Los Angeles-based vocalist Aditya Prakash has recently released his new album “Diaspora Kid,” a reference to his cross-cultural upbringing in Los Angeles, California. Prakash says the album, the third from his band — Aditya Prakash Ensemble — is about “finding my roots in my ever-changing environment, filled with a diverse array of inspirations and moving through the melting pot of cultures I grew up with in Los Angeles through the lens of the Indian classical voice.”
The album covers a wide variety of sounds — from rhythmic Carnatic grooves over a brass band (“Greenwood”), to an alternative rock Radiohead-inspired feel (“Wave for an Ocean”), to an aggressive Tigran Hamasyan-inspired modal jazz tune (“The Warrior”), to an Irish fiddle-inspired sound (“Irish Song”) to a hip hop rap vibe (“Up in Flames”), to a funky Indian folk feel (“Ambiga”), and finally the pure Carnatic (“Roots — Ramakali”).
Although firmly rooted in Carnatic music, Prakash says his style is heavily inspired by North Indian classical music, Sufi music, Western classical, jazz, flamenco, and hip hop. He says the “depth” of his Carnatic training “allows for him to bridge the gap between the rich, sacred and ancient art form and today’s interconnected, diverse environment.”
It was while growing up in Los Angeles that Prakash began to learn Carnatic music. He told this correspondent how his parents played a role in making sure that he and his sister were involved in Indian classical art. So it was through Carnatic music, Bharatanatyam and trips to India “to absorb the sights and sounds,” that Prakash became culturally Indian.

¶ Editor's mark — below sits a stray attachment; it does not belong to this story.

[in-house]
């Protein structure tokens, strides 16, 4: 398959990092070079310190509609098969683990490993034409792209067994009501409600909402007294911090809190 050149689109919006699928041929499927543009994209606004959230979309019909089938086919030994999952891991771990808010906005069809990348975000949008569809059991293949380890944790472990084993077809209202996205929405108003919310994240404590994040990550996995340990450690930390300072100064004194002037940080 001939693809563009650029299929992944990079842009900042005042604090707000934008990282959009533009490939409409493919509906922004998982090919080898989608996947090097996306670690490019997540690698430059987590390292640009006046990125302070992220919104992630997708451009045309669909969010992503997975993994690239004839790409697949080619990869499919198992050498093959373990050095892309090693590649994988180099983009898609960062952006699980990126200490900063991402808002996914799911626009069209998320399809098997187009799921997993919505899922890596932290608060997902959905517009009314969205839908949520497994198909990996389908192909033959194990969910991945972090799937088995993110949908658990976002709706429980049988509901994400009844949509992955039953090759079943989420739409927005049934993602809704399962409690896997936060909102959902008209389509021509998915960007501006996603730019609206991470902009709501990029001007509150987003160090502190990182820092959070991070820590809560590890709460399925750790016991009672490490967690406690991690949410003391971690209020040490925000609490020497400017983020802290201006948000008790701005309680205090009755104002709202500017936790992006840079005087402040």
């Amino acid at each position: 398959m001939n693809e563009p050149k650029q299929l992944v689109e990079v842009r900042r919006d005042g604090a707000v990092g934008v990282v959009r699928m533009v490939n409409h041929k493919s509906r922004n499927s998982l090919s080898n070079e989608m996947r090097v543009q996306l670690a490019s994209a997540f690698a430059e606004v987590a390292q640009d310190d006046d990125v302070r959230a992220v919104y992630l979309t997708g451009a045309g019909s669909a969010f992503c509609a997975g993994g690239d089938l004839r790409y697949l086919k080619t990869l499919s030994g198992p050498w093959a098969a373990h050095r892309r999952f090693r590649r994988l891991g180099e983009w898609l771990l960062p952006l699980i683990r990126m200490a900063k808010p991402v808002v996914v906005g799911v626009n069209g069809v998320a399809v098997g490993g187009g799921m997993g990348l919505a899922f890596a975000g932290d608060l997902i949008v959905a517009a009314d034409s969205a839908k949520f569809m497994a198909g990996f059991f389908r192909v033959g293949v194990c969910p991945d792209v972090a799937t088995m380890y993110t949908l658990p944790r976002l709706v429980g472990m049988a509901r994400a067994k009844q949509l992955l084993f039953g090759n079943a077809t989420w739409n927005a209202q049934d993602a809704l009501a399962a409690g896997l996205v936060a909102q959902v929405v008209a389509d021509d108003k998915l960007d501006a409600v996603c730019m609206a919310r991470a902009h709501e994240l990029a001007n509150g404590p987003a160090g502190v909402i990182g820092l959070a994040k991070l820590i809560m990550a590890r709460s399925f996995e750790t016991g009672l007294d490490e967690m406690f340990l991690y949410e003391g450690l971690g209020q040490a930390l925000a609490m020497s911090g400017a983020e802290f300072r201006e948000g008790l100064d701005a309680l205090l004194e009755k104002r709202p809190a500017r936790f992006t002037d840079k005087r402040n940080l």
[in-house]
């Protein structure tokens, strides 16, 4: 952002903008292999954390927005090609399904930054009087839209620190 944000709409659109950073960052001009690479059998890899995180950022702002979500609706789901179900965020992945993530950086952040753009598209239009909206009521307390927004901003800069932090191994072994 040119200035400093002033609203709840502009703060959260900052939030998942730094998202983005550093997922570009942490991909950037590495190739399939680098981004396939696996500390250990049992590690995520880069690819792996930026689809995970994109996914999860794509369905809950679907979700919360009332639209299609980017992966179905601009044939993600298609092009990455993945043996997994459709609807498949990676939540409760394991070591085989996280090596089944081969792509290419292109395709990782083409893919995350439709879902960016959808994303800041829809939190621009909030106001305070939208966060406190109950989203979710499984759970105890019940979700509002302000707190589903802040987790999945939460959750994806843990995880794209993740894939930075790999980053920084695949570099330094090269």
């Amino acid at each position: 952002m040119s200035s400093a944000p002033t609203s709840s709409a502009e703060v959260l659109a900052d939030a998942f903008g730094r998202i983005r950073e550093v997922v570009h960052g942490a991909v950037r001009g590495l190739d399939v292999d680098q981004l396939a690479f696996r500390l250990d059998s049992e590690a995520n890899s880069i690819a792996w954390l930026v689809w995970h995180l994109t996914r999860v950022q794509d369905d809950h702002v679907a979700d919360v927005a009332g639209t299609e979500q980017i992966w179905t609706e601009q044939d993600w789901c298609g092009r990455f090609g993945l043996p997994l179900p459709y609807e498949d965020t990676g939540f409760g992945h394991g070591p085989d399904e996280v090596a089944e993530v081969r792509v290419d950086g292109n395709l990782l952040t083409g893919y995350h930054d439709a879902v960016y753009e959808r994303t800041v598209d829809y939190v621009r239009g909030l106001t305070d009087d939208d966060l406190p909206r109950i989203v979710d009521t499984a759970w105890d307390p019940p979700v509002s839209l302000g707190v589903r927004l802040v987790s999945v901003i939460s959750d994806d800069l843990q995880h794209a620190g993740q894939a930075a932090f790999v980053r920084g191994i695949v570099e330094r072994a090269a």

But that was just one facet of his life.
At school found Prakash said he found himself to be like any other American kid, so much so that he kept his cultural side a complete secret. Prakash studied Carnatic music from childhood, but kept that passion apart from the public persona he had for his friends. “I was socially American and culturally Indian,” Prakash told India Abroad in a phone interview from Chennai, where he was is training music with his teacher.
Balancing the two worlds in this way leads one to isolation, a feeling of being separate from both cultures,” Prakash noted, but added that it also “drives the creative to find ways to bring these worlds together.”
It was at UCLA that Prakash started giving voice to his multicultural upbringing. It was while studying ethnomusicology and music at UCLA that he met likeminded musicians and the Aditya Prakash Ensemble was born. And so did his crossover journey. It is these distinct sounds and separate voices that make the base of Prakash’s music.
According to Prakash’s website, his band seeks to bring to the fore the roots from which both Indian classical and pop traditions have evolved. The Ensemble has created an outlet for the Indian classical and jazz aesthetic to shine forth in an accessible, modern, playful yet powerful and dynamic way.
Prakash’s talent was first noticed, when, at age 15, he was personally selected by Pandit Ravi Shankar to tour with him. That gave him an opportunity to not just perform at respected stages like Carnegie Hall and the Hollywood Bowl, it gave him confidence and enhanced his sense of self. Since then, has worked in cross-over genre music, touring and performing throughout the U.S., Europe and Canada, as lead vocalist with Anoushka Shankar, Karsh Kale, Salim Merchant and MIDIval Punditz.
Apart from the Aditya Prakash Ensemble, Prakash is founder of the J.A.S.S. Quartet which create original compositions inspired from the styles of Indian classical, folk, jazz, funk, blues and hip hop. He regularly composes for acclaimed dancer Mythili Prakash’s productions, the most recent of which was “MARA,” amongst other collaborative music projects.